This is a part of the series of blog posts related to automated creation of Machine Learning Models, and Datasets used for training Neural Networks. If you are interested in the background of the story, or how intro was, what was the Python code behind it, you may scroll to the bottom of the post to get the links to previous blog posts. You may also head to Use SERP Data to Build Machine Learning Models page to get a clear idea of what kind of automated Machine Learning Models you can create, or how to improve your Data Science project.

In previous weeks I have made a tutorial on how to automate the creation of Deep Learning algorithms for Machine Learning Models training with an automated API. This week I will give a step by step creation of Neural Networks in an easy to understand way with visualization.

Is Python Good for Machine Learning?

Python supports commonly used Machine Learning libraries like Keras, Pytorch, Tensorflow, Tensorflow 2, Scikit-Learn, and supporting Data-Science Python libraries Scipy, Numpy, Matplotlib, Pandas etc. From creation of Neural Networks, to visualization of Machine Learning process, Python for Machine Learning is one of the fundamentals for learners of Machine Learning with a variety of open source code, tutorials, and real-world applications.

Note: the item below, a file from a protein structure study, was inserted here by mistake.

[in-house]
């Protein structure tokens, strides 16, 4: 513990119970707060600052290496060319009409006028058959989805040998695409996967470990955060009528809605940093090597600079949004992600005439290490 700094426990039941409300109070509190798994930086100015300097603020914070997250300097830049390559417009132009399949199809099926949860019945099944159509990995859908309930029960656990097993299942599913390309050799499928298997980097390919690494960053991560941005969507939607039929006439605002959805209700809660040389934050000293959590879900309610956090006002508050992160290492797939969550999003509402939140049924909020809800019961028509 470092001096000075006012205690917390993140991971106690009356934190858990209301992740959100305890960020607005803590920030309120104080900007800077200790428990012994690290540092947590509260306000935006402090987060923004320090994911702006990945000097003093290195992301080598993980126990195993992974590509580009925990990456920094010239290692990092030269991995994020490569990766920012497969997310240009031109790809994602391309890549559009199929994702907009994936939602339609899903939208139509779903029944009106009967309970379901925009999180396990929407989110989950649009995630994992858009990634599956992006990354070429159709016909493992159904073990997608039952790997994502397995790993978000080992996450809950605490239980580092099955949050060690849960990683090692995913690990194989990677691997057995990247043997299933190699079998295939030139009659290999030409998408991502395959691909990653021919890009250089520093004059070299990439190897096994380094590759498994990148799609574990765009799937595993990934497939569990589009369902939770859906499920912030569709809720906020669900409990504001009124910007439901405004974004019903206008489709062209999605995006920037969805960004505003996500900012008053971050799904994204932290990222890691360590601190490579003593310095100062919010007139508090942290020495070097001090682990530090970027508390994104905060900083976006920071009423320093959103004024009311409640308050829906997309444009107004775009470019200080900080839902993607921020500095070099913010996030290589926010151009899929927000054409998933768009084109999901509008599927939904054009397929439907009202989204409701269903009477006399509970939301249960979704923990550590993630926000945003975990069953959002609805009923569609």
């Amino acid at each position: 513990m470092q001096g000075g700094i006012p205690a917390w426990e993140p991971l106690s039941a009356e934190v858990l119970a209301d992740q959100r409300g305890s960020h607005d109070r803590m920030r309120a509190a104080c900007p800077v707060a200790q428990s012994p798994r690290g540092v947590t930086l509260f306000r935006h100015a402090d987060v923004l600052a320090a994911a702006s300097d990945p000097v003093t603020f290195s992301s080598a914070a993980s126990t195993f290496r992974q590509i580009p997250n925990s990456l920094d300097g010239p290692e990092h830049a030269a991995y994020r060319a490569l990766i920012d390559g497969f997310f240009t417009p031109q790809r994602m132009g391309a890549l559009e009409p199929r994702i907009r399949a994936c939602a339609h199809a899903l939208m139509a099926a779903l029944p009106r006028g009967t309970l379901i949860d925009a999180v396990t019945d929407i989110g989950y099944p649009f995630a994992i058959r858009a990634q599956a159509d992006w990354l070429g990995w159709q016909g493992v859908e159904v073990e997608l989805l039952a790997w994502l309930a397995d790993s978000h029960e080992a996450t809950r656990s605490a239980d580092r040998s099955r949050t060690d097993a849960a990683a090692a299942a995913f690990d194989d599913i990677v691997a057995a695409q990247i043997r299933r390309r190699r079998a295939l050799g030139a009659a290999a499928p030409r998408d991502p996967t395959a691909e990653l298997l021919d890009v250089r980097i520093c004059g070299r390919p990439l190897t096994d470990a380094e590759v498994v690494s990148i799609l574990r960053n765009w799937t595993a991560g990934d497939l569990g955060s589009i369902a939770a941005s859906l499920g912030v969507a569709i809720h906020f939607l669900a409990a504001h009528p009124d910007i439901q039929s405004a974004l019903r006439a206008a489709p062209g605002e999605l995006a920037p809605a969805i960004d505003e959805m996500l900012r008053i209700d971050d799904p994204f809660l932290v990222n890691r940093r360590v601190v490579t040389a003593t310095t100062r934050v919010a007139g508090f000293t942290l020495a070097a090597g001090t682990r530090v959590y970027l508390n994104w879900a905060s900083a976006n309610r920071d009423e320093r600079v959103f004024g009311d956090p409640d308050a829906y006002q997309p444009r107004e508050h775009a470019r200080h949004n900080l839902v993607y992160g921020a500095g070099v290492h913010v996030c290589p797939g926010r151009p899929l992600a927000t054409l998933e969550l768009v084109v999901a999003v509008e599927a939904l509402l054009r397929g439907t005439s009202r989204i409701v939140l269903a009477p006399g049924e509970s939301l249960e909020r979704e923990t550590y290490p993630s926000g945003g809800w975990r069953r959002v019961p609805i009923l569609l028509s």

On top of all of these Python is a great programming language for making a simple or big scale API. Variety of Python libraries also create a unique opportunity to meet different branches of computer science. A data scientist who is doing data analysis, a programmer who is doing python programming, learners who are starting from scratch can meet in the same project, and share variety of metrics and information without much hassle.

In the scope of this tutorial, we are training an Image Classifier Machine Learning Algorithm. For new readers, we have used SerpApi’s Google Images Scraper API to get the images of American dog species with 500 width and 500 height, and also specified with a dog chips parameter which allows selecting only dog images. Using SERP data is a great way to reduce the amount of time you spend on preprocessing, and make predictions with less noise. You may Register to Claim Free Credits.

Is Machine Learning in Python Hard?

Python is easy. Machine Learning can get easy with Python. Relatively speaking, Machine Learning Models are easier to develop in Python. It also supports rich libraries with Machine Learning Algorithms for Natural Language Processing, Data Visualization, SERP and Preprocessing.